book reviews

The State
Reviewed by: T.J. Nelson

These books discuss the State and problems therewith. Some are out of print and available as PDF files on the Internet. They make excellent Presidents Day reading.

Our Enemy the State
by Albert Jay Nock
William Morrow, 1935


T he state has no power of its own,” says Nock in this intelligent, thoughtful and prescient work. “...only what society gives it, plus what it confiscates from time to time on one pretext or another.” Since power is a zero-sum game (as we call it today), the stronger government gets the weaker and more vulnerable to abuse the citizens become.

This book was written in response to the massive expansion of the role of the federal government that occurred under FDR. Unlike earlier times, such as after the Johnstown flood, when charity fully rebuilt the town, today's State is destroying the instincts of social cohesiveness and caring that made us a nation worth preserving. “When a beggar asks us for a quarter,” says Nock, “our instinct is to say that the State has already confiscated our quarter for his benefit, and he should go to the State about it.”

What Nock is saying is that our government is changing from protector of society to an aggressor against it. Eventually it will cross the line and become an impediment to progress, undermining whatever interest the individual may have had in supporting it. No amount of bribery can buy the loyalty of a population that sees its own government as an impediment to their livelihood. Eventually a government on this path must turn to force in order to remain in power, creating bitter enemies as it does so.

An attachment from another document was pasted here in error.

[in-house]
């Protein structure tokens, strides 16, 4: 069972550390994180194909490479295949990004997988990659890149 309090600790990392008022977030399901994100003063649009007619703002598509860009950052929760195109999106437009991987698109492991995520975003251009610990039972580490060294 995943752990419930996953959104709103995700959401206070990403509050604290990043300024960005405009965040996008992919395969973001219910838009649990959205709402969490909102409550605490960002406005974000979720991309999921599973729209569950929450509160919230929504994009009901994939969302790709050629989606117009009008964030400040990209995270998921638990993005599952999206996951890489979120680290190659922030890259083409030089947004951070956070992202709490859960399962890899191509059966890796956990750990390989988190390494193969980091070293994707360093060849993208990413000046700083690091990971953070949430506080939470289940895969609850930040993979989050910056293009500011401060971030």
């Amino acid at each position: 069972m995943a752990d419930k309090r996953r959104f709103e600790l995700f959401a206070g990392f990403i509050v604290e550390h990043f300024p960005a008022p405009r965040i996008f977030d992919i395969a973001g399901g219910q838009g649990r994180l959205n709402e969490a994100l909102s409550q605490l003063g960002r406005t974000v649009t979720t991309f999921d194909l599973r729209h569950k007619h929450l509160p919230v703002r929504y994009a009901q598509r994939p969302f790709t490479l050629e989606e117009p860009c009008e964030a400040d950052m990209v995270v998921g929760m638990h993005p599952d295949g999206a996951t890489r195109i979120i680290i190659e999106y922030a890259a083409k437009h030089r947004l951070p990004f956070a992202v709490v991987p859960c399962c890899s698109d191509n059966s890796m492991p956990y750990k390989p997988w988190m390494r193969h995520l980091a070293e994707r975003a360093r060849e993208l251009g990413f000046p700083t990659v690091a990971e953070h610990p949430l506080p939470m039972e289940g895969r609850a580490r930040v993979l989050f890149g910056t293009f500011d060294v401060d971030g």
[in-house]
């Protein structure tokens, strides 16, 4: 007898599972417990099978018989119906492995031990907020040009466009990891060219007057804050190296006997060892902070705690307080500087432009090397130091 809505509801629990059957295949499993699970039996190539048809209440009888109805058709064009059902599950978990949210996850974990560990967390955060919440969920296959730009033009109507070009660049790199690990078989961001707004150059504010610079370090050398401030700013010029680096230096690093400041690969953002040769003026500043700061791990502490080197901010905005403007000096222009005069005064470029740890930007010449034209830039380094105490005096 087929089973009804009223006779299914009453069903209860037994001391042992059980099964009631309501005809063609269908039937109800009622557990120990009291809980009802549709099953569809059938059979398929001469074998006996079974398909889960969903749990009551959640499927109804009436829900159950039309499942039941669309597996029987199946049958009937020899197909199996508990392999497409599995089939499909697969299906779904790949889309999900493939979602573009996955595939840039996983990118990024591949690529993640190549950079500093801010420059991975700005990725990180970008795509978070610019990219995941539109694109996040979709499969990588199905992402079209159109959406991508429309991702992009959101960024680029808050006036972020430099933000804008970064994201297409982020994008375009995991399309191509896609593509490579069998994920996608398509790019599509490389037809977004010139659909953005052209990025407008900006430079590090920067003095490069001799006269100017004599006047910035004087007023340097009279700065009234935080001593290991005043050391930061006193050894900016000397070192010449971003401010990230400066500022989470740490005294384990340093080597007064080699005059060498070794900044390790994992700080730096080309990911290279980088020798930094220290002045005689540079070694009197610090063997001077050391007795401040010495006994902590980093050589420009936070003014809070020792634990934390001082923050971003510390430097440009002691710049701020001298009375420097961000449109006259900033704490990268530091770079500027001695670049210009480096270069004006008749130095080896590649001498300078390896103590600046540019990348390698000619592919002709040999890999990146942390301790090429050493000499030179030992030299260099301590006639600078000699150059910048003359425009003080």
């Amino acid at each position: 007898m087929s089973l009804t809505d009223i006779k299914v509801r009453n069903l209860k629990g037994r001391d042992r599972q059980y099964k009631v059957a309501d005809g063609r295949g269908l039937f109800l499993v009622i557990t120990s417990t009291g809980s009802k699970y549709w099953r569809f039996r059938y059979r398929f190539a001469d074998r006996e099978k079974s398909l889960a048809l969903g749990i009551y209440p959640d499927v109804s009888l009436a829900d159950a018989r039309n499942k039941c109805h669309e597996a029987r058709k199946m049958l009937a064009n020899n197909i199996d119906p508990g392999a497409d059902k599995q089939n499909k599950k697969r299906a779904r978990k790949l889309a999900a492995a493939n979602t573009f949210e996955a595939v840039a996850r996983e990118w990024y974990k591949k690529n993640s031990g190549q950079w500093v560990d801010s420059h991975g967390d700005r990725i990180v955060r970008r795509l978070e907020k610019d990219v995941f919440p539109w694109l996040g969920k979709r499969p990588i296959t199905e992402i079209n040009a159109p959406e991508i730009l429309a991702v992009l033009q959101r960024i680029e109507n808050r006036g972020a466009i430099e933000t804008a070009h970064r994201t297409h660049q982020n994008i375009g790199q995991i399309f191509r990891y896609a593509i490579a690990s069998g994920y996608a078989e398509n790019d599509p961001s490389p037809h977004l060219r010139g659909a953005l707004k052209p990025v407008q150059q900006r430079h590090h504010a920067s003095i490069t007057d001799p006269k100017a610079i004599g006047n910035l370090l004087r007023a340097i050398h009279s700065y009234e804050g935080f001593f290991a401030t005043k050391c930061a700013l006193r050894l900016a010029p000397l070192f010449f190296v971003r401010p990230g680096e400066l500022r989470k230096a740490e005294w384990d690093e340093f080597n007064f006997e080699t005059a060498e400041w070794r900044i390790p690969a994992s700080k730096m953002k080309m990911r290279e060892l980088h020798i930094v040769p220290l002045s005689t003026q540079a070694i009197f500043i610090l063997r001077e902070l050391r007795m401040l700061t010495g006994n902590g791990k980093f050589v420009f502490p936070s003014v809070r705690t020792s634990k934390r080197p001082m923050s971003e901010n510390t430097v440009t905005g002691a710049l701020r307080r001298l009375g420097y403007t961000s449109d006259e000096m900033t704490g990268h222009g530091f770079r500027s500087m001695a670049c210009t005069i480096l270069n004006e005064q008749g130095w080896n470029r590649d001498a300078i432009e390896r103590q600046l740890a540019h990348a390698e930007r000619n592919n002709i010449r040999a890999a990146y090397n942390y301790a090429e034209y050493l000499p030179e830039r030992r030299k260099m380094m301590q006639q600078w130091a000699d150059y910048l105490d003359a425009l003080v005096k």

In modern terms, we would say that by weakening the bonds among individuals, big government threatens the very basis of its perceived legitimacy. For example, our doctors are now, for all practical purposes, agents of the government, who report to it on our our smoking habits and our use of seat belts and firearms. It is another small example of the state breaking a bond among people in society.

Nock's ideological descendants today, though eschewing Nock's cynicism about our founding fathers, offer the same ideas, not as revolutionaries or bitter Klingons (or is it clingers?), as they are portrayed in the media, but as friendly advice from some very knowledgeable and experienced people to a government that is straying from its own principles. Our government is in danger of losing the loyalty of those who once supported it the most, and heading into dangerous waters.

 feb 17, 2013

See also Books by Hans-Hermann Hoppe
See also Libertarianism books